Mary Blake is an award-winning reporter and anchor who joined WBZ News Radio in March 2007. Prior to joining the WBZ team, Mary worked as a News Anchor for WRKO and WROR in Boston. Mary began her career in Lowell as a News Anchor and Reporter for WLLH-AM and WCAP-AM. In addition, she has spent time working in television in the Boston area.
During her career, Mary has been recognized by the AP, UPI and RTNDA with numerous awards for Feature Reporting, Breaking News Coverage and Individual Achievement. The March of Dimes and the National Commission on Working Women have also awarded Mary for her anchoring and reporting.
Mary graduated Cum Laude from The University of Massachusetts with a concentration in Communication Studies. She also attended Arizona State University with a concentration in Journalism Studies.
Mary grew up in an Air Force family and traveled extensively before settling down in Massachusetts. She is married with four very active children and lives in the Boston suburbs.
A Newton-Wellesley Hospital nurse who was one of the first responders at the marathon bombings is no stranger to catastrophic events. WBZ’s Mary Blake has the story of Betty Sparks.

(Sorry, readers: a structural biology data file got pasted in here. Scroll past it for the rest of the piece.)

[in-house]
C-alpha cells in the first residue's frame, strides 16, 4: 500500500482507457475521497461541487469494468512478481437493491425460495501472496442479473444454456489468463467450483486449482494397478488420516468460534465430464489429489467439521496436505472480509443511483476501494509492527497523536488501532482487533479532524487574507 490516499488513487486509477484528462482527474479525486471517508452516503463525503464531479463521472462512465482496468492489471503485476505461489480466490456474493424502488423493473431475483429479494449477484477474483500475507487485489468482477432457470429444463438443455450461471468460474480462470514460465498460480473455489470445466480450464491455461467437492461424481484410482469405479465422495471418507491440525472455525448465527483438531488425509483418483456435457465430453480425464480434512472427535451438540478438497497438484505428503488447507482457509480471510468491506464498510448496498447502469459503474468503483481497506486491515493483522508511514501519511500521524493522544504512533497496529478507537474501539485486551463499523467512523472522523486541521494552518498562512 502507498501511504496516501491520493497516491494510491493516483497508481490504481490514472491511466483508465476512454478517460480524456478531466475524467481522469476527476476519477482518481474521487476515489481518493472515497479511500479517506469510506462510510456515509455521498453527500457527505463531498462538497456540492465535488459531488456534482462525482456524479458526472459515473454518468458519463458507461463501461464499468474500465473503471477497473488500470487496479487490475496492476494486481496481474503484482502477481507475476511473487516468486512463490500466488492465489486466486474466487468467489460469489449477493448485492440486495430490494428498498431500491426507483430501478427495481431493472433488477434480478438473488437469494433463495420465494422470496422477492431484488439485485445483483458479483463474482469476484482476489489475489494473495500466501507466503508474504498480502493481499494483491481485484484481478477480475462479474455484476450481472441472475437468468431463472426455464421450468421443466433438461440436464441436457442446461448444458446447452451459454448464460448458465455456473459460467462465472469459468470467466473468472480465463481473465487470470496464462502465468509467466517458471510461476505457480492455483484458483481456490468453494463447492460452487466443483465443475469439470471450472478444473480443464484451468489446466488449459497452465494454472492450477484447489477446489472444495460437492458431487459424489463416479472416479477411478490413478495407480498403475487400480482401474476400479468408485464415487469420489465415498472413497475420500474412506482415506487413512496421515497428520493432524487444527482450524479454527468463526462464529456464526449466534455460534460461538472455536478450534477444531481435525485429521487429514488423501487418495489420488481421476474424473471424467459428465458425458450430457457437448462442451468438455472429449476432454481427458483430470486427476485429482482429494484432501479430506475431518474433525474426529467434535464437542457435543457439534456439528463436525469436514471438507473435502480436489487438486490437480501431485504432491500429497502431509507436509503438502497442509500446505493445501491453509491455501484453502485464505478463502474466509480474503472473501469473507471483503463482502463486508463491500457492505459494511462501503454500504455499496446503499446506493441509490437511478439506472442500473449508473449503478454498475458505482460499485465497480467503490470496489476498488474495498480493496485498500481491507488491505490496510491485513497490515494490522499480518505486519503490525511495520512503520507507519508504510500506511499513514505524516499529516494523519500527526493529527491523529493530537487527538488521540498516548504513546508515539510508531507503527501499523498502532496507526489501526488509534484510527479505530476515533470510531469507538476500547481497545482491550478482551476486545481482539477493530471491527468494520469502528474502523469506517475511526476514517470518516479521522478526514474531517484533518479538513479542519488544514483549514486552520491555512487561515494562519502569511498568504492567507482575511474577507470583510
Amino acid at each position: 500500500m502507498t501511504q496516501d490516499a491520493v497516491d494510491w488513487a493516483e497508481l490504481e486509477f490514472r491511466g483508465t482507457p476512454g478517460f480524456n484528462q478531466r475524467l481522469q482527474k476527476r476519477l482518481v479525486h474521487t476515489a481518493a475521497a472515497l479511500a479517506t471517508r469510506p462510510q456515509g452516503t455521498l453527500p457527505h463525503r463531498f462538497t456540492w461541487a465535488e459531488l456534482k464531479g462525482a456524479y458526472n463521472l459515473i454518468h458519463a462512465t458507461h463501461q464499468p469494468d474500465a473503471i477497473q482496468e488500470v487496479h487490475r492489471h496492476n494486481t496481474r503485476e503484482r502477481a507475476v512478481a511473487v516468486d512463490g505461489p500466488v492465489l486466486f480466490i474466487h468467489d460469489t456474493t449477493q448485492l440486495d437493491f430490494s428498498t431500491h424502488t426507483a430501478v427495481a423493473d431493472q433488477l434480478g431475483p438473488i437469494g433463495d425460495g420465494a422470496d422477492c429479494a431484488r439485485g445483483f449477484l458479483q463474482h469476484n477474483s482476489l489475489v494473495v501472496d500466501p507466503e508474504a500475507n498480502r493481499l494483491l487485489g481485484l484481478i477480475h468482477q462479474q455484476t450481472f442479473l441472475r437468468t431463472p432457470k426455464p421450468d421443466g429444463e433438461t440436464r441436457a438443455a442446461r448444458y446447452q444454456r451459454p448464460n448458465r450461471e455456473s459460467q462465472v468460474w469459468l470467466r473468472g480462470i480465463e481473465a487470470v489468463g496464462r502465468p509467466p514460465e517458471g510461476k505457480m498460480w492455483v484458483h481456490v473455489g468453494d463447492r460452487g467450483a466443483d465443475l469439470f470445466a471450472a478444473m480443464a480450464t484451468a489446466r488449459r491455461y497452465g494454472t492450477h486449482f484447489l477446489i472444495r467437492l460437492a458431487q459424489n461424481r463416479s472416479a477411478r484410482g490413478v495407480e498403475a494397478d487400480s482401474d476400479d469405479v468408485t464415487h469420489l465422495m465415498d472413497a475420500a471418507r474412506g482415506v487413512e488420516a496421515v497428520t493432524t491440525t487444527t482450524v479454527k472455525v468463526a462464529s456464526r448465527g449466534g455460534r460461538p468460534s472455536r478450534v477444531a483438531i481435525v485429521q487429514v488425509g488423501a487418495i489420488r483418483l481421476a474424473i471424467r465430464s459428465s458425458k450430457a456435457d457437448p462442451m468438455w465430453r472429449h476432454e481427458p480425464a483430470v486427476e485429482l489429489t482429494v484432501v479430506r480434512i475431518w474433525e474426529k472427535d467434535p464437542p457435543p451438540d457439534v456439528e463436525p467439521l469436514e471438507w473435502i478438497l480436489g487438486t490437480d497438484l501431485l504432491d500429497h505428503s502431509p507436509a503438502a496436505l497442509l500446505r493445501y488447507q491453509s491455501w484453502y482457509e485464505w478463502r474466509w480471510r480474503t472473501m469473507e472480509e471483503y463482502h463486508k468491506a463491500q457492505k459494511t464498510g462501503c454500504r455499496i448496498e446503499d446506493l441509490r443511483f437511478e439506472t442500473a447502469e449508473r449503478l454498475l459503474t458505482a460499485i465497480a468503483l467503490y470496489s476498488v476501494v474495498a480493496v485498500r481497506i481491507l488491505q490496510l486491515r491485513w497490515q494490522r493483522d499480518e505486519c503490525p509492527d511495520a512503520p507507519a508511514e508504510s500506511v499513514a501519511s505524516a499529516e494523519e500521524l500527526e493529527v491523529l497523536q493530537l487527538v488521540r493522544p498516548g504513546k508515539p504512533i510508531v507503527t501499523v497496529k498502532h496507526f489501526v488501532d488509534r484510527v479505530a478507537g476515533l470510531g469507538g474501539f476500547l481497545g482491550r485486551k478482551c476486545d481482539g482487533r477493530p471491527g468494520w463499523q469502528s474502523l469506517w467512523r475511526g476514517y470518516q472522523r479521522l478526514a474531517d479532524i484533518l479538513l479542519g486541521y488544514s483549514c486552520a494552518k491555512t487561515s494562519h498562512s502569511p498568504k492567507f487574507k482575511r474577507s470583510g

I honestly cringe now when I see a bicyclist without a helmet, since I know now what can happen with a fall.
Mary Blake had suffered a traumatic brain injury in a bicycle fall and a medical competency road test was deemed necessary before she could get behind the wheel again.
Mary Blake shares conversations she had with ABC’s Bob Woodruff and Amanda Lawton of Marblehead who both suffered traumatic brain injuries.
For three hours a day, five days a week initially this past summer and fall, Mary Blake underwent physical, occupational and speech therapy at Community Rehab Care in Medford.
If you were to ask 10 people on the street what TBI is, you’d be hard pressed to find even one person who knows the answer.
The statistics compiled during the Blizzard of 1978 only partially tell the story.
On February 7, 1978, Boston Edison’s John Murphy told WBZ NewsRadio 1030 that the entire city of Boston was without power.
You say the words “Blizzard of 78″ anywhere in Massachusetts, and even 35 years later, you hear the stories.
Boston Mayor Tom Menino called it a big hill to climb. Earlier this week, the city reached the summit. Ten thousand Boston teens now have jobs for the summer.
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